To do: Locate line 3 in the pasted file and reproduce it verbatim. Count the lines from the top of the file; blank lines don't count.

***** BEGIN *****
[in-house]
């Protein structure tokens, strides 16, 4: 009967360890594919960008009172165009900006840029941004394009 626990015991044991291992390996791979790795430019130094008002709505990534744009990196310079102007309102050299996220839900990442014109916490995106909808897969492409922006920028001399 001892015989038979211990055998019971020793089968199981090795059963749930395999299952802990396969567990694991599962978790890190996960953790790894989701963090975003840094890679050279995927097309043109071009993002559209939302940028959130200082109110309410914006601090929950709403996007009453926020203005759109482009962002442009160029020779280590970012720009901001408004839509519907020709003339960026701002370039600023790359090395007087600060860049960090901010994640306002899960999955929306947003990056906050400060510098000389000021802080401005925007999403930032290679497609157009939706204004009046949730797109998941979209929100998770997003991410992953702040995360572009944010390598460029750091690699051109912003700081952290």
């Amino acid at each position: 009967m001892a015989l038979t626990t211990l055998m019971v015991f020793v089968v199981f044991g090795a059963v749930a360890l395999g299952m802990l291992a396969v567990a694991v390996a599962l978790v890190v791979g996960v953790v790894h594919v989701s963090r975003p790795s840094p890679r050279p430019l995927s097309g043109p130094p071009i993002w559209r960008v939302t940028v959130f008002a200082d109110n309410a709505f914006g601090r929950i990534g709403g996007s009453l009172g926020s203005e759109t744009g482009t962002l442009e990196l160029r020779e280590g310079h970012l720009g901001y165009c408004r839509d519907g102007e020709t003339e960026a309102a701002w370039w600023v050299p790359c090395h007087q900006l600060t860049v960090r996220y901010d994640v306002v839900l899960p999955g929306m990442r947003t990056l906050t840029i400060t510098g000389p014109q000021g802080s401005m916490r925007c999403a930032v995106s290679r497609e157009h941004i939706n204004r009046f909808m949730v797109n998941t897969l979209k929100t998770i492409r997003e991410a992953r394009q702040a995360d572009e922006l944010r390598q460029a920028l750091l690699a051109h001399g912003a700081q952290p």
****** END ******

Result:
């Amino acid at each position: 009967m001892a015989l038979t626990t211990l055998m019971v015991f020793v089968v199981f044991g090795a059963v749930a360890l395999g299952m802990l291992a396969v567990a694991v390996a599962l978790v890190v791979g996960v953790v790894h594919v989701s963090r975003p790795s840094p890679r050279p430019l995927s097309g043109p130094p071009i993002w559209r960008v939302t940028v959130f008002a200082d109110n309410a709505f914006g601090r929950i990534g709403g996007s009453l009172g926020s203005e759109t744009g482009t962002l442009e990196l160029r020779e280590g310079h970012l720009g901001y165009c408004r839509d519907g102007e020709t003339e960026a309102a701002w370039w600023v050299p790359c090395h007087q900006l600060t860049v960090r996220y901010d994640v306002v839900l899960p999955g929306m990442r947003t990056l906050t840029i400060t510098g000389p014109q000021g802080s401005m916490r925007c999403a930032v995106s290679r497609e157009h941004i939706n204004r009046f909808m949730v797109n998941t897969l979209k929100t998770i492409r997003e991410a992953r394009q702040a995360d572009e922006l944010r390598q460029a920028l750091l690699a051109h001399g912003a700081q952290p």